Arnie is described as outgoing, with a bubbly personality, known for being the life of the party. She also recognized the importance of education, and the 31-year-old was working on finishing her college degree so she could follow in mom's teaching footsteps.
“Arnie was just a people person, a family person,” her mother Rita Williams recollected with CBS 6.
Shortly after six that July Saturday morning, one of Taylor’s neighbors heard screams and called 911.
Henrico police raced to 2718 Byron Street in Glenwood Farms.
Police found Taylor’s body, on a sidewalk behind her apartment. Detective Joe Schihl said the front door was open and a bathroom screen was cut, with a pair of pliers laying on the ground not far away.
Detective Schihl said that inside of the Williams’ home were signs of a deadly struggle.
“There is a sequence of blood trails in each room from the bedroom all the way through the hallway and into the front room,” he said.
Their theory is that the intruder startled Taylor awake and she confronted him in the hallway.
She was stabbed repeatedly as she desperately tried to get away, eventually getting outside and collapsing a few steps from her back door.
Investigators noted that Arnie was seen in the Mechanicsville Waymart about six hours before her death.
Likely her killer was the only person who came into contact with her after that.
The killer vanished, leaving behind many questions, but only a few clues. Nearly 15 years have passed without an arrest.
"It was determined that there are some unknown pieces of evidence in the house including some latent prints that haven't been identified,” said Detective Schihl.
"You never get over it, you never get over it; it's something you take with you until you leave,” said Rita. “No one can describe a mother's pain…that for me is the worst pain a mother can have.”
But while the case may have gone cold, the passion to bring Taylor’s killer to justice still burns and fuels investigators. In recent months they've taken a fresh look at the case and will soon submit evidence to be analyzed with new technology.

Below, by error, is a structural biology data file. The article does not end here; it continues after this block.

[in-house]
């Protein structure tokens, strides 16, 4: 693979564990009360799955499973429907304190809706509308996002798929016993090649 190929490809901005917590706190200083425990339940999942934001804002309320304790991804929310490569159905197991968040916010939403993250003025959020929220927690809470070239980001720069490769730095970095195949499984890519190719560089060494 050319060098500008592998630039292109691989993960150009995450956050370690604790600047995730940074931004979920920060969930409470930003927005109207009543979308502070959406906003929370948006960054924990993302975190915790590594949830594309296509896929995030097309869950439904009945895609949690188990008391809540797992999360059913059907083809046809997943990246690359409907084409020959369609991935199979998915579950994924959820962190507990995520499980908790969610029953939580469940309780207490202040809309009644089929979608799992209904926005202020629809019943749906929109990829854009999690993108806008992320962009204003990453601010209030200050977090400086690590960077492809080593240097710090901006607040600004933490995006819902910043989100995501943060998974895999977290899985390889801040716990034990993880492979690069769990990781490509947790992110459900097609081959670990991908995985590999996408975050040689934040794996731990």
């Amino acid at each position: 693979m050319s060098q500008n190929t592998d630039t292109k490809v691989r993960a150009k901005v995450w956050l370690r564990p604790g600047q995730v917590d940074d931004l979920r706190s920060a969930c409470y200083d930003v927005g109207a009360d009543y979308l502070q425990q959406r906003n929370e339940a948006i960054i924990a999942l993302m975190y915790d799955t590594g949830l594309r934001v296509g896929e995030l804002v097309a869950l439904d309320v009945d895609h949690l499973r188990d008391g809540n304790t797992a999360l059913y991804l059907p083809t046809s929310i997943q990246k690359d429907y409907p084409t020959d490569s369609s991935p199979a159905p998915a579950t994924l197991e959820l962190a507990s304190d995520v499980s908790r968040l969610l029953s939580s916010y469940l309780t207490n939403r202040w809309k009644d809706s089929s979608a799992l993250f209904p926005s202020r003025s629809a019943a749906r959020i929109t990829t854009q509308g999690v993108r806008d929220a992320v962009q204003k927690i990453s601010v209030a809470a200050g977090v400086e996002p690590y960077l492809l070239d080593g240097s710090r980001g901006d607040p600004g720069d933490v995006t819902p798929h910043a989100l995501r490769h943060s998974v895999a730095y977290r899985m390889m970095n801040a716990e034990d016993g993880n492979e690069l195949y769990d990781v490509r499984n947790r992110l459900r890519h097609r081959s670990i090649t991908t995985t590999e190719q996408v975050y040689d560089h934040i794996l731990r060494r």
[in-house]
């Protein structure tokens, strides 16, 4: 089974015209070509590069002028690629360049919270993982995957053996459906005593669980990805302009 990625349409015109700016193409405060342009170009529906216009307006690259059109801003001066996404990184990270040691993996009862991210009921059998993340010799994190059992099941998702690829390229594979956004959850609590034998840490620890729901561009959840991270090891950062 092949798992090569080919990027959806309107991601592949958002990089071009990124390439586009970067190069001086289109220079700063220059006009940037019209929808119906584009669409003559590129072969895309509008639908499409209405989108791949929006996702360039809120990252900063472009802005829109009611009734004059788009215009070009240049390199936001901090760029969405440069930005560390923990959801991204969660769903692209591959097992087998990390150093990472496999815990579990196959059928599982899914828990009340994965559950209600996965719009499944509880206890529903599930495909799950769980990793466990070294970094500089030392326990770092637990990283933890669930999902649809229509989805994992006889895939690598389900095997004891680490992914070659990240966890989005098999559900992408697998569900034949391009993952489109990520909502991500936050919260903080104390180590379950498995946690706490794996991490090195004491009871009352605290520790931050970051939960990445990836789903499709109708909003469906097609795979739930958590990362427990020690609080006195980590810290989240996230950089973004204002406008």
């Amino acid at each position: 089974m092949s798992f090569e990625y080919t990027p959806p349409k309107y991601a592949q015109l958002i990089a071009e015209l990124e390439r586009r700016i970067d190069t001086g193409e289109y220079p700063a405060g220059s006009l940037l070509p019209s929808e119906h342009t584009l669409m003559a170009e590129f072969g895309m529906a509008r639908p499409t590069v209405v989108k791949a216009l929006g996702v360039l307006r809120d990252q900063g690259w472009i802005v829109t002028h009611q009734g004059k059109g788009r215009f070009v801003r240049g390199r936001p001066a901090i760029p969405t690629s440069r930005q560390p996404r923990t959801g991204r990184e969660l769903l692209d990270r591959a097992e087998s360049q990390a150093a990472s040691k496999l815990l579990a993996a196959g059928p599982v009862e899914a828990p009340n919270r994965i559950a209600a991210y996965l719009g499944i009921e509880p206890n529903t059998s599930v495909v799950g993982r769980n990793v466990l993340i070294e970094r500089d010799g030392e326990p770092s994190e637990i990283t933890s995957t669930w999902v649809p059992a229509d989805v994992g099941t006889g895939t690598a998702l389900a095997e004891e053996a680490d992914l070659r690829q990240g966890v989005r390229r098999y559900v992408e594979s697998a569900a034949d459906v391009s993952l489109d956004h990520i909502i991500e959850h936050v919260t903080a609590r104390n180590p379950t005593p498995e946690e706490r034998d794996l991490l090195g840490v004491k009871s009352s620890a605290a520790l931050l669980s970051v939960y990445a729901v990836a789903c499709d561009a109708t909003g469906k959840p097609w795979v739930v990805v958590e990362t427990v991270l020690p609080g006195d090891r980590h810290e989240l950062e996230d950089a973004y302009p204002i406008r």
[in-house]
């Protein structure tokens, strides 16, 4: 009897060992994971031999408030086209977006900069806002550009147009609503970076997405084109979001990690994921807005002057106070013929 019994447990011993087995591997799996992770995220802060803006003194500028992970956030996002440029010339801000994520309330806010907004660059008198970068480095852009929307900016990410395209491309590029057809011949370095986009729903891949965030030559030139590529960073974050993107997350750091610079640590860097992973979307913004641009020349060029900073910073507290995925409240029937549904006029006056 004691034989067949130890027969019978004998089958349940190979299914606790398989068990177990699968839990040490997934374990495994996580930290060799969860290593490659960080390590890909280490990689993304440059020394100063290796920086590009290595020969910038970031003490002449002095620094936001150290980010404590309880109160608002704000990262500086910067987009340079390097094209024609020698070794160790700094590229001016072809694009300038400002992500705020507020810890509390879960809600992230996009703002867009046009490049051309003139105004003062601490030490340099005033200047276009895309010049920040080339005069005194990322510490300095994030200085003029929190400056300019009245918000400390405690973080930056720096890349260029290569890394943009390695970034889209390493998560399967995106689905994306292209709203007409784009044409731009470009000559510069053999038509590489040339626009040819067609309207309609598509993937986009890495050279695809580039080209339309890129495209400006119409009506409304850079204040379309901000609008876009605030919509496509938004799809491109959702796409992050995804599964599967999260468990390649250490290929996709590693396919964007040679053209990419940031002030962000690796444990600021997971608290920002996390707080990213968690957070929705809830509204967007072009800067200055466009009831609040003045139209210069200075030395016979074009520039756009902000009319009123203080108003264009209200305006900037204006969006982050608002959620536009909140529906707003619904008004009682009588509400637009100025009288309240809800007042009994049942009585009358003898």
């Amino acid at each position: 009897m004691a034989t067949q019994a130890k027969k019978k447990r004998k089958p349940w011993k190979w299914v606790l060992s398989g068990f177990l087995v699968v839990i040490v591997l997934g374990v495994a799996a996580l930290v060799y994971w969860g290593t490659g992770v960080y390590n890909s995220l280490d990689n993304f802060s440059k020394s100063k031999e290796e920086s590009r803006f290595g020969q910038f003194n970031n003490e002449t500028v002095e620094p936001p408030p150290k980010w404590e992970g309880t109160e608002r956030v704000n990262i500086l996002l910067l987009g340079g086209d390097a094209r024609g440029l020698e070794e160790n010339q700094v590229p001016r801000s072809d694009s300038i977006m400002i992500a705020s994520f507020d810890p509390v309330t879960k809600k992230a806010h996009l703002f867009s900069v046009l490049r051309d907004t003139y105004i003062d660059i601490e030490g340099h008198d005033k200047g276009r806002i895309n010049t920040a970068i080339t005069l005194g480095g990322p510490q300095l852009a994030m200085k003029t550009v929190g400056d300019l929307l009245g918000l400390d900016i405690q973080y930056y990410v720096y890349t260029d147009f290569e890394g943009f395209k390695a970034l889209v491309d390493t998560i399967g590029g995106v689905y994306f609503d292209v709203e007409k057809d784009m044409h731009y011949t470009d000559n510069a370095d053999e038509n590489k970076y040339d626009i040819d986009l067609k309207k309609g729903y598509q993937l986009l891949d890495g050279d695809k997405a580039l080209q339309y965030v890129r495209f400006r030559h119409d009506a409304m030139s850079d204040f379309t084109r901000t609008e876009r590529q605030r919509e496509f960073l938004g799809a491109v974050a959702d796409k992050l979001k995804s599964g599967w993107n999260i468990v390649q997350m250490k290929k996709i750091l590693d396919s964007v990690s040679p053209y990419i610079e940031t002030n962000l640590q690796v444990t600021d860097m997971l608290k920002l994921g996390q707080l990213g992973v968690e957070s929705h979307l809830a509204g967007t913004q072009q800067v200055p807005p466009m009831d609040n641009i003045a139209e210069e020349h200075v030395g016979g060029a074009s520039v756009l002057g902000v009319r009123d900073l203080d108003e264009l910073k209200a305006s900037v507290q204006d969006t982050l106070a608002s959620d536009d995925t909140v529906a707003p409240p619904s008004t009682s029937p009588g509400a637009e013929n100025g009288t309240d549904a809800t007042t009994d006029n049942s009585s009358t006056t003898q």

"I think DNA evidence is almost our best hope again,” Jennifer Shouse-Pearman said, a patrol officer working the day Taylor was killed. Now she works in forensics.
"There was evidence in this case submitted as recently as 2002 but even since 2002 the technology has changed,” Shouse-Pearman said. "Back in 2002 they didn't have touch DNA capabilities like now, so although there may not have been blood on the knife, if an offender was holding the knife then maybe we can get that offender's DNA off of the handle. We couldn't do that in 1998 or in 2002,now it's commonplace."
Schihl and Shouse-Pearman know their work on this case gives Taylor’s family hope.
"I hope it gives them a sense of their loved one isn't forgotten,” Shouse-Pearman said.
Detectives say that no lead is too small.
"There are people with the passage of time who will remember or hear something that will jog their memory, so that's what we hope, to generate that kind of information,” Detective Schihl said.
"You have to face it,” said Williams. “We had to face a loss, you have to face your crime"
Until that day, Williams, her daughter Tiffany, and their family continue to lean on each other for strength and look to the memories of their own special angel.
"Yes, she's our angel looking down on us; she's making sure we're safe,” she said.